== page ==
By Dr. Susie Tanchel

[This is the second in a weekly series “When and how does effective leadership make a true difference?” written by alumni, staff, and faculty of the William Davidson Graduate School of Jewish Education of The Jewish Theological Seminary.]

Toward the end of Sefer Bereishit, after many years of hiding his real identity and overcome by emotion, Joseph finally outs himself. At this critical moment, he is finally able to be both fully present and to embody his authentic self. It is a deeply personal and very powerful moment. Authenticity in our leadership roles is personal. It depends on knowing our authentic self and being honest and reflective. And if we are honest in our professional capacity, who we are cannot be separated from what we are seeking to accomplish.

There are naturally many occasions when my professional role and personal self are completely aligned: giving a speech, teaching a class, leading a session for our teachers, and sitting at a board meeting, to name a few. What these areas have in common is that I’m at ease, confident, and knowledgeable. I know whether I want to inspire or to inform others, and I have a clear sense of the goals of the conversation.

Despite this truth, being an authentic head is not always the same as being authentically myself. Given the seemingly unending demands for a head of school’s attention, I cannot always be present in the way I want to be. Sometimes I cannot delve into a matter the way I would like to or express the empathy I know is required or even show up at an event because I choose to be present elsewhere. Making the best possible choices necessitates that I know my authentic self and am honest about the needs of my organization. I know being present is key for a leader and I have to accept that I can’t always do it as I wish I could. Thus self-acceptance of my limitations and forgiveness for where I fall short is critically important, as is accepting that others will not always be pleased with me.

Moreover, if as leaders we are serving our mission and our various constituencies, then authenticity and presence are in service of these higher goals. Therefore, ironically, authenticity and presence are frequently not about me, they are about inspiration and modeling. I must be asking myself, “What effect do I want my presence to have? Do your people trust what they see and feel about me?” My actions must be consistent over time, so that I can build trust.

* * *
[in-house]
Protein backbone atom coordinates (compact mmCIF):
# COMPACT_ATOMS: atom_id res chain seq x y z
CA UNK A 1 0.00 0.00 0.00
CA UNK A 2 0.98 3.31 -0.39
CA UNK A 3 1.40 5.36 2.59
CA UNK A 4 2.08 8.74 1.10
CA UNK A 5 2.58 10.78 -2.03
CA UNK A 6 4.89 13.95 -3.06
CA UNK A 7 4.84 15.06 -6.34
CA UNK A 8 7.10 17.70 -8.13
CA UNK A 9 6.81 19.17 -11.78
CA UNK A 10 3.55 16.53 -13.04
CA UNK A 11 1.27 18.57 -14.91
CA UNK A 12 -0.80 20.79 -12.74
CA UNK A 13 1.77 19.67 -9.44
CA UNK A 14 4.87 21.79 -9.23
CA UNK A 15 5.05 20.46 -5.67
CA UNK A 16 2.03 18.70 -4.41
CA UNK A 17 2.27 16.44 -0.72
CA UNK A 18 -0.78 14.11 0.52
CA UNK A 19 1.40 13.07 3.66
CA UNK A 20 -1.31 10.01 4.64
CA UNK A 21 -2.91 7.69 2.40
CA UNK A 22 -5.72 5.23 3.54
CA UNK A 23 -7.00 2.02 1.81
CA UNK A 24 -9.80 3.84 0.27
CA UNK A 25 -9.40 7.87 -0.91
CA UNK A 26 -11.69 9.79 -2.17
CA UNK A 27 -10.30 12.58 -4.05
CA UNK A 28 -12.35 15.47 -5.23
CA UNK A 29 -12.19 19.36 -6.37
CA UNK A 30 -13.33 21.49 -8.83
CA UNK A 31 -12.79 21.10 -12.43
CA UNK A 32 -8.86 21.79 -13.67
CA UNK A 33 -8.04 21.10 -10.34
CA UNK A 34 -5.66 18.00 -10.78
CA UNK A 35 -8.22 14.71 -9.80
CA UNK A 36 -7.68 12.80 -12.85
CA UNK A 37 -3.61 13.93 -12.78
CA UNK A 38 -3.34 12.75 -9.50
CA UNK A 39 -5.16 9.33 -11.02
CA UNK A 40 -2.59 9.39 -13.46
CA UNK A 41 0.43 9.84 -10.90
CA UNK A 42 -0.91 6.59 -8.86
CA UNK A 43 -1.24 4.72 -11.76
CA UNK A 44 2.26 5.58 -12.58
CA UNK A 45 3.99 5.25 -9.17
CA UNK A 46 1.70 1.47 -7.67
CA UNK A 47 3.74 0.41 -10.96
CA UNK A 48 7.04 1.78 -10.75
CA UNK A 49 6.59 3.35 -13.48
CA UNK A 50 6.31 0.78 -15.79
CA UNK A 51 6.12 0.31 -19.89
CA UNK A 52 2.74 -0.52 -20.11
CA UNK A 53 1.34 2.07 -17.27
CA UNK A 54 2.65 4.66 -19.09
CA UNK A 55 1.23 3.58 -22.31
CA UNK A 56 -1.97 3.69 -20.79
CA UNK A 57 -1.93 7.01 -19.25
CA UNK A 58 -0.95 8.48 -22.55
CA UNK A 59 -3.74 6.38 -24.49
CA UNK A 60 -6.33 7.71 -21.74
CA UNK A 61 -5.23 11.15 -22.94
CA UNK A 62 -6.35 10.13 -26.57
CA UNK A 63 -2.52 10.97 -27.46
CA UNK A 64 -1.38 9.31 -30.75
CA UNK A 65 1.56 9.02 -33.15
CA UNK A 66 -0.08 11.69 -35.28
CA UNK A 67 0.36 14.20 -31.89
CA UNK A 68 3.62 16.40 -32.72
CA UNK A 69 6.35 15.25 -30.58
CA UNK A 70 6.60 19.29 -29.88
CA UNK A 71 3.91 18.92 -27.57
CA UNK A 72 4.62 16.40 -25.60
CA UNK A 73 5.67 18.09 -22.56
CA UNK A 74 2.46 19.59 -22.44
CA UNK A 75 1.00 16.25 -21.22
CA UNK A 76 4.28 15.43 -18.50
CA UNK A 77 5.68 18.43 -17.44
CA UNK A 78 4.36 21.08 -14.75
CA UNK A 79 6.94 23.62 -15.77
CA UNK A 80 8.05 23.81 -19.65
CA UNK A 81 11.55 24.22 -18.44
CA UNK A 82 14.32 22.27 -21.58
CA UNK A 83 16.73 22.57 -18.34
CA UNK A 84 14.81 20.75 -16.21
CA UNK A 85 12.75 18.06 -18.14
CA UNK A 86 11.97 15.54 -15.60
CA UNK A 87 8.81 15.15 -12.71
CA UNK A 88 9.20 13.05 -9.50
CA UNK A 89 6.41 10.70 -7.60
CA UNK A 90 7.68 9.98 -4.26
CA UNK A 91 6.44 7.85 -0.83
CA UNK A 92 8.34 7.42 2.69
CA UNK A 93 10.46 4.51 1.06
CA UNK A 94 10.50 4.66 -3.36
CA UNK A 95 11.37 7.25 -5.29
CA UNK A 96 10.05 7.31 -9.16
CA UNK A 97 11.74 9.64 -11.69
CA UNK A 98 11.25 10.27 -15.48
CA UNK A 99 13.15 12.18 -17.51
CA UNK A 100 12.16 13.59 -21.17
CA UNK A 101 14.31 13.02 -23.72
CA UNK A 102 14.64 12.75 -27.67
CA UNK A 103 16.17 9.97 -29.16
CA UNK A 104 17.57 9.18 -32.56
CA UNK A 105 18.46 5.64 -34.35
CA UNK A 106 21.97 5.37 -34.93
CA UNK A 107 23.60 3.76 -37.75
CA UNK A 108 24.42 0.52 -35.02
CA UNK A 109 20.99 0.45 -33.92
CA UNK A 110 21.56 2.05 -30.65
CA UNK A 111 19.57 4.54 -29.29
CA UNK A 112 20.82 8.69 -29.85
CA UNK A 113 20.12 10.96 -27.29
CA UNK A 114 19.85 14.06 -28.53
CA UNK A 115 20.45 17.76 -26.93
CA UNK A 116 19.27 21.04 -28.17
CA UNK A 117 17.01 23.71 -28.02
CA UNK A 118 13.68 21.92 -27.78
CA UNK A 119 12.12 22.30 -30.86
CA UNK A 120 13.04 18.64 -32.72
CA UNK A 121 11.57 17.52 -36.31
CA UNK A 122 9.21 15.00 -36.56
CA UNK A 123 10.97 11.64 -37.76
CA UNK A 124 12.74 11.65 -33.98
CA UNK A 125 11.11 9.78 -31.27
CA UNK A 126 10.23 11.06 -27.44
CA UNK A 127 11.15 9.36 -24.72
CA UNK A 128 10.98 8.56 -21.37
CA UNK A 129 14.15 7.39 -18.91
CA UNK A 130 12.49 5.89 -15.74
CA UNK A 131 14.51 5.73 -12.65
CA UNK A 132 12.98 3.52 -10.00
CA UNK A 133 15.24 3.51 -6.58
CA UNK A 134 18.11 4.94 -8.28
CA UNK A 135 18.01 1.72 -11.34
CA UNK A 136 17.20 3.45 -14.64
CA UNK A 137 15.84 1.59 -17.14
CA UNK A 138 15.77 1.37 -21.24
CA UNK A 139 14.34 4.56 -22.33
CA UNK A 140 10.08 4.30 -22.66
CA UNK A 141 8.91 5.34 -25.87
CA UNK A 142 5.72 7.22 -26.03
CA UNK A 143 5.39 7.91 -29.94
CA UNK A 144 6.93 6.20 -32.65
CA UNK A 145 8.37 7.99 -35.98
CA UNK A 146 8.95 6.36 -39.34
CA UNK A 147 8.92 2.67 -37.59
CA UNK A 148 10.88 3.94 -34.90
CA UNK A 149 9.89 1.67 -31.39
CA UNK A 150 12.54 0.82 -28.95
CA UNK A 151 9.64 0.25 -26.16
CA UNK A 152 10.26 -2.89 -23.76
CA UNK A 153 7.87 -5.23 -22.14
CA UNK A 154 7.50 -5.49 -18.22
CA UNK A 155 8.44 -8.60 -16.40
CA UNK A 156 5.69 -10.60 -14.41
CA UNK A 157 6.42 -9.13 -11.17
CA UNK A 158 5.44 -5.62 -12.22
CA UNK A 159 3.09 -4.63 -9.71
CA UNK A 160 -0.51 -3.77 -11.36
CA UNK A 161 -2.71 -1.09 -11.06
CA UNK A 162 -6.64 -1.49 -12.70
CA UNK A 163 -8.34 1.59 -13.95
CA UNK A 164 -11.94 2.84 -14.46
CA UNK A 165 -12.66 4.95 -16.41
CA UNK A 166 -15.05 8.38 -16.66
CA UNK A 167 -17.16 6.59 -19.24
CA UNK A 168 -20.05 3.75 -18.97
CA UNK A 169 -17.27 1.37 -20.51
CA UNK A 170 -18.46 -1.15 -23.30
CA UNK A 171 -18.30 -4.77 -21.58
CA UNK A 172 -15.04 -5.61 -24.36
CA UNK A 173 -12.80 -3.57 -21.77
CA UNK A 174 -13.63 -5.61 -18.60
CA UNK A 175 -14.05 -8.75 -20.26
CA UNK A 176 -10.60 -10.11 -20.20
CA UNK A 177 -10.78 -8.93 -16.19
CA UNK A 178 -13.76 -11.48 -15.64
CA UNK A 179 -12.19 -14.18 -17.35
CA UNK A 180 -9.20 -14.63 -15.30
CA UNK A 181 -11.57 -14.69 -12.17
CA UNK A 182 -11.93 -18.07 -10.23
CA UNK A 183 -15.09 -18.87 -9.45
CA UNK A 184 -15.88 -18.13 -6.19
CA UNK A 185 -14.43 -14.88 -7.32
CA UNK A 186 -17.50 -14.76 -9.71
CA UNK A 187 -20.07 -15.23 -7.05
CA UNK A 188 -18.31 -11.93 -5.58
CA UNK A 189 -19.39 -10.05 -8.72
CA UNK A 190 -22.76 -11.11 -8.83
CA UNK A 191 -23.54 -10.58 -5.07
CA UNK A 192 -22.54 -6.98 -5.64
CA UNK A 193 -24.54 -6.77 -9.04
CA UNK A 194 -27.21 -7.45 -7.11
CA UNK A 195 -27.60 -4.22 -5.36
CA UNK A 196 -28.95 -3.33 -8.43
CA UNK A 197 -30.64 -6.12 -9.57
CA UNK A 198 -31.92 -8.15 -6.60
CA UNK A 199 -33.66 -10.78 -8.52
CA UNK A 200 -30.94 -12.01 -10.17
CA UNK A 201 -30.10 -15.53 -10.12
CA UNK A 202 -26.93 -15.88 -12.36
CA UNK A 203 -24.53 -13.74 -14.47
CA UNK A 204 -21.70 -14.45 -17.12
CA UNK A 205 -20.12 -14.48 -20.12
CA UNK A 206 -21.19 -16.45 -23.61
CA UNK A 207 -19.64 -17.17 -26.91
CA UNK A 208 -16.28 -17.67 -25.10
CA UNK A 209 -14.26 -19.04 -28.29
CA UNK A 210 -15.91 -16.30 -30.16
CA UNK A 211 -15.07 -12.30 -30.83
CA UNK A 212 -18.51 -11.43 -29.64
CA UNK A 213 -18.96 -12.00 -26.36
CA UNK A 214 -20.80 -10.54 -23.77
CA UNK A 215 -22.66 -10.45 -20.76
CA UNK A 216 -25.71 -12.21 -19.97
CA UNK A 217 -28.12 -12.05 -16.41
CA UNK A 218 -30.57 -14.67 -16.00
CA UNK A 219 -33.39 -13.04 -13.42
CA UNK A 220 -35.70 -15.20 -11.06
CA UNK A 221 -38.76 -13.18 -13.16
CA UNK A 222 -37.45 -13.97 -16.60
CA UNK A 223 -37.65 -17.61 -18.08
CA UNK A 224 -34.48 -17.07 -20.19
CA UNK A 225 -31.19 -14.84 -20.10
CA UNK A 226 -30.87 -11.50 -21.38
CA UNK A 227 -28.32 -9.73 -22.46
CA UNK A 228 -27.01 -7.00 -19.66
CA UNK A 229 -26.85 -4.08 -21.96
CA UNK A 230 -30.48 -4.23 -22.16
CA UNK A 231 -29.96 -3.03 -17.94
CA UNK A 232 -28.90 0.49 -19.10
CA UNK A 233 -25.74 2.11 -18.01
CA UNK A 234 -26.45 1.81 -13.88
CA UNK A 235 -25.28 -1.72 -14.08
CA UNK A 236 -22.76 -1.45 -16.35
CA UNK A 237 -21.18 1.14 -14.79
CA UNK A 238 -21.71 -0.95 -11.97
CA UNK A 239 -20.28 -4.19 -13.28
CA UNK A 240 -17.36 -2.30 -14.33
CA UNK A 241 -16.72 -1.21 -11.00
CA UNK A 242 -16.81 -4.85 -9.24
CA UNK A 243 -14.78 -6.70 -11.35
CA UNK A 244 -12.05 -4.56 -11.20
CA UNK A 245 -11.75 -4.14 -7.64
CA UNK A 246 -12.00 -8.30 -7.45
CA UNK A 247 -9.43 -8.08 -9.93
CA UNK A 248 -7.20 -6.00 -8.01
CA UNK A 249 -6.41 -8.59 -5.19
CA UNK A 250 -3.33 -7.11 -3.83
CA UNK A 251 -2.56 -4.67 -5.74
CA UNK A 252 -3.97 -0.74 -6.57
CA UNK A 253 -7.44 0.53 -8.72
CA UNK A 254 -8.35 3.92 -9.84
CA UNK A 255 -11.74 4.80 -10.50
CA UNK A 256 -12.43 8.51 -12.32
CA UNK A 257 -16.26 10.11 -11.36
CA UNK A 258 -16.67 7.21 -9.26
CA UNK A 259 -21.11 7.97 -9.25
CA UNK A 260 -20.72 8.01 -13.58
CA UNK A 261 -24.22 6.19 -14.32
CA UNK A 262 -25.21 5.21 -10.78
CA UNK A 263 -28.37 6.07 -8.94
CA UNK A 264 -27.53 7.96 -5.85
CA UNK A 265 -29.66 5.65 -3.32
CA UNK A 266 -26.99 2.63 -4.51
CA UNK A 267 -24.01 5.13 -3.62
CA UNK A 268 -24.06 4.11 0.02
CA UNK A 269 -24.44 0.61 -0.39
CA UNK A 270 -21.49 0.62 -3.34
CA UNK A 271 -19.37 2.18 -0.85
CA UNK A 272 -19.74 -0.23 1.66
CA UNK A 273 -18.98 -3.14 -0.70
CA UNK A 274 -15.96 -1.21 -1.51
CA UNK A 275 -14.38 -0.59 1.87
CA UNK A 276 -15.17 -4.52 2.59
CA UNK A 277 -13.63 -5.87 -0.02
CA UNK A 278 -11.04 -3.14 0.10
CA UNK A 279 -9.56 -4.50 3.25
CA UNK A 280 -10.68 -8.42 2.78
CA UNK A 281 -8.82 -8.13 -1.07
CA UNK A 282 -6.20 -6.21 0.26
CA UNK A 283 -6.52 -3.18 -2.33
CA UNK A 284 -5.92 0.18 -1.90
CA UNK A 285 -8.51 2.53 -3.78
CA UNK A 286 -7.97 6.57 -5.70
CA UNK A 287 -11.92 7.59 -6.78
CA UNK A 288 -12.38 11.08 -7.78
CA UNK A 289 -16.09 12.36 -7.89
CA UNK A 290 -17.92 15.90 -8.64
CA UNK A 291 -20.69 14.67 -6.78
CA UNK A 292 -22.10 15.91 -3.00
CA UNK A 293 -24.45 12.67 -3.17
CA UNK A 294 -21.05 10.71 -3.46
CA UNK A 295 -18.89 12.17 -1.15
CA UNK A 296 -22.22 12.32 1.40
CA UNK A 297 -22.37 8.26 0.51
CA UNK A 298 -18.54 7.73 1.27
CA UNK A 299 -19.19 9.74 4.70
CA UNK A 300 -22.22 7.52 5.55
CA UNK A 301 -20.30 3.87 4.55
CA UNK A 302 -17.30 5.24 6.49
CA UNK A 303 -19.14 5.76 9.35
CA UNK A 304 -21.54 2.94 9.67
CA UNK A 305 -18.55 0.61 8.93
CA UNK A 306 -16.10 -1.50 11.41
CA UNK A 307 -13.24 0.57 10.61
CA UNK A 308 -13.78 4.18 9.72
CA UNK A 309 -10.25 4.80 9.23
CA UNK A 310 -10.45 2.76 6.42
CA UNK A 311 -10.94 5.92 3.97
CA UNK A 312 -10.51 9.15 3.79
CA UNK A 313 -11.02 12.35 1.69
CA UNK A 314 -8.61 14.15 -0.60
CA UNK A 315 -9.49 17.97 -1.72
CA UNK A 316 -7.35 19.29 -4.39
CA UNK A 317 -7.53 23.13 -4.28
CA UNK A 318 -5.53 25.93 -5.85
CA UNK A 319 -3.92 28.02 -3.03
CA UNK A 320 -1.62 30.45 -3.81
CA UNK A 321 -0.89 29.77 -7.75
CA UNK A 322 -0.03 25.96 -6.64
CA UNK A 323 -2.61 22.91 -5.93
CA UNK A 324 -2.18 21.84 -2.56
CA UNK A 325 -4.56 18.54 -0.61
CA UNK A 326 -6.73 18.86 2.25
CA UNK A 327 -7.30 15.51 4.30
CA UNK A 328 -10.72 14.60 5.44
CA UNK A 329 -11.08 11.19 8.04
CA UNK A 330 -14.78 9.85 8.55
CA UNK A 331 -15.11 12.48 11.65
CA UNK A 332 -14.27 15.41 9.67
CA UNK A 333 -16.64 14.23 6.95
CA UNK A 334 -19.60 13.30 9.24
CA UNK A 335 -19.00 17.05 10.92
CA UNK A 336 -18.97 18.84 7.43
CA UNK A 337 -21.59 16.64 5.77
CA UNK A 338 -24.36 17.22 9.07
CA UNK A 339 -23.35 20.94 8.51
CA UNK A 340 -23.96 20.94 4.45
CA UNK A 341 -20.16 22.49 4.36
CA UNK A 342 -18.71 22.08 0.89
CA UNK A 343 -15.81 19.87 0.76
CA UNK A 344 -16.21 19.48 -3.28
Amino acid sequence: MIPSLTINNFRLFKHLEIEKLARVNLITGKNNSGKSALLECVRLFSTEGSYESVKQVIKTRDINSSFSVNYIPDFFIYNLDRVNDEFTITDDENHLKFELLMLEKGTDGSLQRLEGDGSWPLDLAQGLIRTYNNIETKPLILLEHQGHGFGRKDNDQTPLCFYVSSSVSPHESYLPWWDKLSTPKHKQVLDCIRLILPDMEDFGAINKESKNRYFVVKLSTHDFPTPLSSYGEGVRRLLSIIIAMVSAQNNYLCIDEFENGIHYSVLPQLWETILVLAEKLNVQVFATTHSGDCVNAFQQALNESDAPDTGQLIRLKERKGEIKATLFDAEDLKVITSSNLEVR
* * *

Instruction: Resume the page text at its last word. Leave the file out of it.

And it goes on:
Recently one of our teachers passed away. She was one of the lights of our school. The moment was profoundly sad for the school and for me personally because I had a long history with her family. I wanted to be present for my community in their sorrow and authentic to my own grief. I had to strike the right balance: showing enough emotion both to be authentic and to give others permission to show their grief, but without overwhelming them or making it about me. This moment was not about me.

A couple of years ago at our annual fundraiser, being the shy person I am, I yearned to choose a wall I could lean on, quietly watching others chatting away. But as the head of school, that was not an option. This moment was not about me. Not being authentic is not the same as being false or inauthentic. It simply means that there are many occasions where responsibility trumps authenticity.

Moreover, sometimes being authentic, saying or doing what is true for me, would undermine my endpoint. Rather, I must ask, “Who is the person I want the others to experience me as?” I must remember that those I am speaking with will likely remember how I made them feel more than the specific words I share. Since I believe that empathy and intention are critical to presence I need to ask: “Can I go into more conversations seeking to understand? Can I start from a stance of learning and patience even with the demanding teacher who seeks my attention frequently?”

It’s hard work to recognize that responsibility to others and to my position may trump full authenticity. Like Joseph, I must find the balance and the appropriate moment to be revealing. Authenticity and presence is about how I show up as a leader, but in the final analysis it is not about me. Leadership presence is about how others will feel. This means I need to grapple with my own stumbling blocks and recognize that sharing my authentic self must be tempered with my responsibility to be the head of school my community needs me to be. It’s an ongoing process of self-discovery, growth, and reflection.

Dr. Susie Tanchel is the head of school at JCDS, Boston’s Jewish Community Day School. She is an alumna of the Day School Leadership Training Institute (DSLTI) of the William Davidson Graduate School of Jewish Education of The Jewish Theological Seminary.

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